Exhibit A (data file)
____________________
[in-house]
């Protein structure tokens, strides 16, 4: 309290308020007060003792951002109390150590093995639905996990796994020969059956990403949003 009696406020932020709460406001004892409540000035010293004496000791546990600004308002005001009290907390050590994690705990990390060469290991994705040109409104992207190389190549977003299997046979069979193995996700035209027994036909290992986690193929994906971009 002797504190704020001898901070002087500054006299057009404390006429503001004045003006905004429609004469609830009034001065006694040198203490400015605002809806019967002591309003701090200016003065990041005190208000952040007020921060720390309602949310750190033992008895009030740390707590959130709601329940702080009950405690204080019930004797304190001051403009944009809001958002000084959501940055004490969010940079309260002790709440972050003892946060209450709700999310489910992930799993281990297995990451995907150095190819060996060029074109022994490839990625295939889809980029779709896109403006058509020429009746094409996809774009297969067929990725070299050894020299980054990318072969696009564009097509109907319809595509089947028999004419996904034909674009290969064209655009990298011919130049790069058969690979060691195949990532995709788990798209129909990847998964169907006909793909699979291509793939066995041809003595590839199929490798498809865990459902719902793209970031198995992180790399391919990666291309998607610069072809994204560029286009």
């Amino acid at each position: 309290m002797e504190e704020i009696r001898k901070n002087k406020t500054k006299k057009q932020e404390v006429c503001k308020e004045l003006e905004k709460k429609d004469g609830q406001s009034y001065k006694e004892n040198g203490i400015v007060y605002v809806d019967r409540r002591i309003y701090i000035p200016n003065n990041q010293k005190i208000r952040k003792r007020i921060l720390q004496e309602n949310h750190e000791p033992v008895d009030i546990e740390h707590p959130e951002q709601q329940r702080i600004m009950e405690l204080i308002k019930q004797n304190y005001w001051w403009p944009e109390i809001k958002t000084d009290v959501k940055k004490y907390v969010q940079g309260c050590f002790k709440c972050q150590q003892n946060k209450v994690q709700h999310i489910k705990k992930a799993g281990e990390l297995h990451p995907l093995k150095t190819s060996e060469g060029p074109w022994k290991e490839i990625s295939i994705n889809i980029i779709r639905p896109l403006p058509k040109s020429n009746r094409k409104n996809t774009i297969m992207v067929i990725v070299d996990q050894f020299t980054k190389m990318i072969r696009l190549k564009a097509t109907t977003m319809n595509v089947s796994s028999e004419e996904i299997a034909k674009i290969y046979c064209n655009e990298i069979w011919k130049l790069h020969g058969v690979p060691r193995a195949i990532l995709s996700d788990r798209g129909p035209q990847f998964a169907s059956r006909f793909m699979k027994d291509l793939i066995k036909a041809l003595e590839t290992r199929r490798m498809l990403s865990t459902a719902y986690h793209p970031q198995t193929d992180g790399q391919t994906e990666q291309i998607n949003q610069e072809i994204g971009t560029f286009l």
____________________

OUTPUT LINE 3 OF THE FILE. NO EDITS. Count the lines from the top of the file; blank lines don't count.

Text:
């Amino acid at each position: 309290m002797e504190e704020i009696r001898k901070n002087k406020t500054k006299k057009q932020e404390v006429c503001k308020e004045l003006e905004k709460k429609d004469g609830q406001s009034y001065k006694e004892n040198g203490i400015v007060y605002v809806d019967r409540r002591i309003y701090i000035p200016n003065n990041q010293k005190i208000r952040k003792r007020i921060l720390q004496e309602n949310h750190e000791p033992v008895d009030i546990e740390h707590p959130e951002q709601q329940r702080i600004m009950e405690l204080i308002k019930q004797n304190y005001w001051w403009p944009e109390i809001k958002t000084d009290v959501k940055k004490y907390v969010q940079g309260c050590f002790k709440c972050q150590q003892n946060k209450v994690q709700h999310i489910k705990k992930a799993g281990e990390l297995h990451p995907l093995k150095t190819s060996e060469g060029p074109w022994k290991e490839i990625s295939i994705n889809i980029i779709r639905p896109l403006p058509k040109s020429n009746r094409k409104n996809t774009i297969m992207v067929i990725v070299d996990q050894f020299t980054k190389m990318i072969r696009l190549k564009a097509t109907t977003m319809n595509v089947s796994s028999e004419e996904i299997a034909k674009i290969y046979c064209n655009e990298i069979w011919k130049l790069h020969g058969v690979p060691r193995a195949i990532l995709s996700d788990r798209g129909p035209q990847f998964a169907s059956r006909f793909m699979k027994d291509l793939i066995k036909a041809l003595e590839t290992r199929r490798m498809l990403s865990t459902a719902y986690h793209p970031q198995t193929d992180g790399q391919t994906e990666q291309i998607n949003q610069e072809i994204g971009t560029f286009l």